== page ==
- Kevin Gemmell, ESPN Staff Writer
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Get this. Stanford’s Lance Anderson actually wanted to be a defensive coordinator in the Pac-12. Crazy, right? Biletnikoff winners to lose sleep over; Doak Walker finalists dashing and gashing for 20 yards a pop; and All-American offensive linemen that must be displaced. Oh, the humanity.
“There are some pretty good quarterbacks, too,” says Anderson.
Oh yeah, the quarterbacks.
Anderson has his wish. With the departure of Derek Mason, who was named the head coach of Vanderbilt last month, Anderson takes over one of the most respected defensive outfits in all of college football. The Cardinal have led the conference in scoring defense and been ranked in the top 15 nationally in three of the last four years. They live by the mantra #partyinthebackfield and have put the brakes on some of the nation’s top offenses.
Now it’s Anderson’s turn to add his own flavor to the scheme -- however minor it might be.
“Every year we tweak a little bit no matter what,” said Anderson, who first came to Stanford in 2007 with Jim Harbaugh. “We go back and watch film and do all of our self-scouting and analysis. We try to find places where we can get better and improve and that’s naturally going to lead to tweaking. I think every coordinator has a different feel and some stuff you might like a little better than the other guy.
“We’ve been in a system for a few years now and I think the kids are really comfortable with that. They like it. And I think the systems we’re in on both sides of the ball suit our personnel really well. Vic Fangio came in in 2010, installed the system at that point and we’ve kept it pretty similar ever since.”
That includes transitions from Fangio to the co-defensive coordinator team of Jason Tarver and Mason to just Mason and now to Anderson, who will continue to work with the outside linebackers after coaching the defensive tackles his first two seasons on The Farm.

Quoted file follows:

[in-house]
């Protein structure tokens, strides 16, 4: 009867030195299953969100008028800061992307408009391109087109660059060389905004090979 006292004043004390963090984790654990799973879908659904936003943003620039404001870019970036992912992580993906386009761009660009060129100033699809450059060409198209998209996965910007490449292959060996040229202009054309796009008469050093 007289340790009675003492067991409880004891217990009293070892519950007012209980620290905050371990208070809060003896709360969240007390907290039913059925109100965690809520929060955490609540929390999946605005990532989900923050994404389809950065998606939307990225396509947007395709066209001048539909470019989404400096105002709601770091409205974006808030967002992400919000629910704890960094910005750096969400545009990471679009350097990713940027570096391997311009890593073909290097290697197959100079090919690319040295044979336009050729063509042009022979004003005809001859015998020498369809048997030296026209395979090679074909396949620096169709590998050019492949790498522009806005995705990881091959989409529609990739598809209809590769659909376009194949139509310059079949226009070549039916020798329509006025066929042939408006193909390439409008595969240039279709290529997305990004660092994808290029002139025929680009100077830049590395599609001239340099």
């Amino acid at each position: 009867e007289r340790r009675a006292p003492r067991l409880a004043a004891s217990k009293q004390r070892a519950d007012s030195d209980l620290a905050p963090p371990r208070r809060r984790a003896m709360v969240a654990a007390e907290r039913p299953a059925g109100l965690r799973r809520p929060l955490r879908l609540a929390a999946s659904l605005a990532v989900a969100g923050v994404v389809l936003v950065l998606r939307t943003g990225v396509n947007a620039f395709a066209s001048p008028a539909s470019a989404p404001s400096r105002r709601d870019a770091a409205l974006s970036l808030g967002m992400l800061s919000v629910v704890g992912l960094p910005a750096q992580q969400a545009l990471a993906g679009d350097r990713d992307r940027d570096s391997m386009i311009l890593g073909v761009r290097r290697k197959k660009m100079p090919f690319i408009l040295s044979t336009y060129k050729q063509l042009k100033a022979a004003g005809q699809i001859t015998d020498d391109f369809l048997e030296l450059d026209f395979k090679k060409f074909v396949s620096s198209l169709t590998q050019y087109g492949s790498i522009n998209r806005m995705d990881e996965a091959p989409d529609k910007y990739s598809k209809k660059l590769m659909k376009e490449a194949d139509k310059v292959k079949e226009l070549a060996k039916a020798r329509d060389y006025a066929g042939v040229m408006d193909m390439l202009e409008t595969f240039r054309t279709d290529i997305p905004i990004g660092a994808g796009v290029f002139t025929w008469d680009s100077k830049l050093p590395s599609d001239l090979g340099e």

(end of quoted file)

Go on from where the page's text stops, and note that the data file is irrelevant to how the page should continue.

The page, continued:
Equally known as a top-flight recruiter, Anderson must now help the Cardinal transition to life without some of their marquee players. Gone next year are linebackers Shayne Skov and Trent Murphy, defensive end Ben Gardner and safety Ed Reynolds. All were major contributors in one form or another to Stanford’s appearances in four straight BCS bowl games.
Despite those losses, Anderson is confident the Cardinal have the depth -- both in and out of the locker room -- to stay atop the defensive standings.
“I look at guys like A.J. Tarpley and Jordan Richards who have played a lot of football and they really stand out,” Anderson said. “Both guys display some natural leadership and they are well-respected by their teammates. Henry Anderson and David Parry are a couple of other guys who are really looked up to among the defensive players. I think we’ll be OK.”
Interestingly enough, the Pac-12 has seen the defensive coordinators from the top five scoring defenses move on after the 2013 season. Mason went to Vanderbilt, Nick Aliotti retired at Oregon, Justin Wilcox moved to USC with Steve Sarkisian, Lou Spanos returned to the NFL and Clancy Pendergast was not retained with the Trojans after Sarkisian came in. Three of those were replaced internally, with Anderson, Don Pellum (Oregon) and Jeff Ulbrich (UCLA) all being promoted. Pete Kwiatkowski joins Chris Petersen in Washington by way of Boise State and Wilcox followed Sark. So despite the transitions, the continuity among coaching staffs remains relatively unscathed.
However, that combination of coordinator shuffling, along with some A-list offensive players returning in 2014, makes for an interesting setup. The Pac-12 is known for its offensive diversity, and when you factor in the possibility of nine teams returning their starting quarterback, the dice seem loaded to the offensive side of the ball.
“There is a lot of offensive talent in this league and it doesn’t look like that’s going to slow down,” Anderson said. “The quarterbacks all have experience. It’s not going to be easy.
“We know that every week we are going to be tested. All we can do is try to go out and learn the techniques and the fundamentals and get the physical and mental mastery of the position. Once we get that in spring ball and the preseason, it’s just matter of going out and applying what we’ve learned during the season. Every week is going to be different. All we can do is prepare the best we can, master the position and try to apply it on Saturdays in the fall.”